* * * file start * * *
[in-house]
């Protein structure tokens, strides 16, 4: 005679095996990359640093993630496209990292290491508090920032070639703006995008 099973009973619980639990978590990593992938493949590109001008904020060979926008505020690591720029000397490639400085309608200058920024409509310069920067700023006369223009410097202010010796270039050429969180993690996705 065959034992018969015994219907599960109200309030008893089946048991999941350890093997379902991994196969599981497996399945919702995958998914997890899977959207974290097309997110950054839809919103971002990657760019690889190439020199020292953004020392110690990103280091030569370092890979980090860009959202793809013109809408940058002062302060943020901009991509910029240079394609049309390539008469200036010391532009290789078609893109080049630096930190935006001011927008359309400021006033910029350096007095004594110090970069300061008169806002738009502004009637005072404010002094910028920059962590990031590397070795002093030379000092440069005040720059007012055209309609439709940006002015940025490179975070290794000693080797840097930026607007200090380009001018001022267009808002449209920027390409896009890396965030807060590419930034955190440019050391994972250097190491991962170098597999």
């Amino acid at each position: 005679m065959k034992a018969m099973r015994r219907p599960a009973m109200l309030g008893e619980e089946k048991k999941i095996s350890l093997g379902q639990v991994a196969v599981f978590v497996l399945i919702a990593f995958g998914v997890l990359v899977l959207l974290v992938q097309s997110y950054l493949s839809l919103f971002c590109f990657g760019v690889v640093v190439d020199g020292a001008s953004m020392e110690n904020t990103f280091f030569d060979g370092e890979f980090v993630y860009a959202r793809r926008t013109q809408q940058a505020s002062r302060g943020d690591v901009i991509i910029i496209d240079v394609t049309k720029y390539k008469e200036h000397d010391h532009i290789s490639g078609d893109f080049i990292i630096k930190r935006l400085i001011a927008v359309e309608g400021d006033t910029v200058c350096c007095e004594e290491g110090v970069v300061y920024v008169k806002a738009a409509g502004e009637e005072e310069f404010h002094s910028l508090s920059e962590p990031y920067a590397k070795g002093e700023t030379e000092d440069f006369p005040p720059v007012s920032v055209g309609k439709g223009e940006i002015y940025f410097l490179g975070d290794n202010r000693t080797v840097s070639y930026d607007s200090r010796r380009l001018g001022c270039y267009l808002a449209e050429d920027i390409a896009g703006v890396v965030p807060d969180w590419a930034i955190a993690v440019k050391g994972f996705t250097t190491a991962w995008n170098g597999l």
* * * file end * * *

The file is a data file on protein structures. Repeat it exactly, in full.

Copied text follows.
[in-house]
């Protein structure tokens, strides 16, 4: 005679095996990359640093993630496209990292290491508090920032070639703006995008 099973009973619980639990978590990593992938493949590109001008904020060979926008505020690591720029000397490639400085309608200058920024409509310069920067700023006369223009410097202010010796270039050429969180993690996705 065959034992018969015994219907599960109200309030008893089946048991999941350890093997379902991994196969599981497996399945919702995958998914997890899977959207974290097309997110950054839809919103971002990657760019690889190439020199020292953004020392110690990103280091030569370092890979980090860009959202793809013109809408940058002062302060943020901009991509910029240079394609049309390539008469200036010391532009290789078609893109080049630096930190935006001011927008359309400021006033910029350096007095004594110090970069300061008169806002738009502004009637005072404010002094910028920059962590990031590397070795002093030379000092440069005040720059007012055209309609439709940006002015940025490179975070290794000693080797840097930026607007200090380009001018001022267009808002449209920027390409896009890396965030807060590419930034955190440019050391994972250097190491991962170098597999």
């Amino acid at each position: 005679m065959k034992a018969m099973r015994r219907p599960a009973m109200l309030g008893e619980e089946k048991k999941i095996s350890l093997g379902q639990v991994a196969v599981f978590v497996l399945i919702a990593f995958g998914v997890l990359v899977l959207l974290v992938q097309s997110y950054l493949s839809l919103f971002c590109f990657g760019v690889v640093v190439d020199g020292a001008s953004m020392e110690n904020t990103f280091f030569d060979g370092e890979f980090v993630y860009a959202r793809r926008t013109q809408q940058a505020s002062r302060g943020d690591v901009i991509i910029i496209d240079v394609t049309k720029y390539k008469e200036h000397d010391h532009i290789s490639g078609d893109f080049i990292i630096k930190r935006l400085i001011a927008v359309e309608g400021d006033t910029v200058c350096c007095e004594e290491g110090v970069v300061y920024v008169k806002a738009a409509g502004e009637e005072e310069f404010h002094s910028l508090s920059e962590p990031y920067a590397k070795g002093e700023t030379e000092d440069f006369p005040p720059v007012s920032v055209g309609k439709g223009e940006i002015y940025f410097l490179g975070d290794n202010r000693t080797v840097s070639y930026d607007s200090r010796r380009l001018g001022c270039y267009l808002a449209e050429d920027i390409a896009g703006v890396v965030p807060d969180w590419a930034i955190a993690v440019k050391g994972f996705t250097t190491a991962w995008n170098g597999l």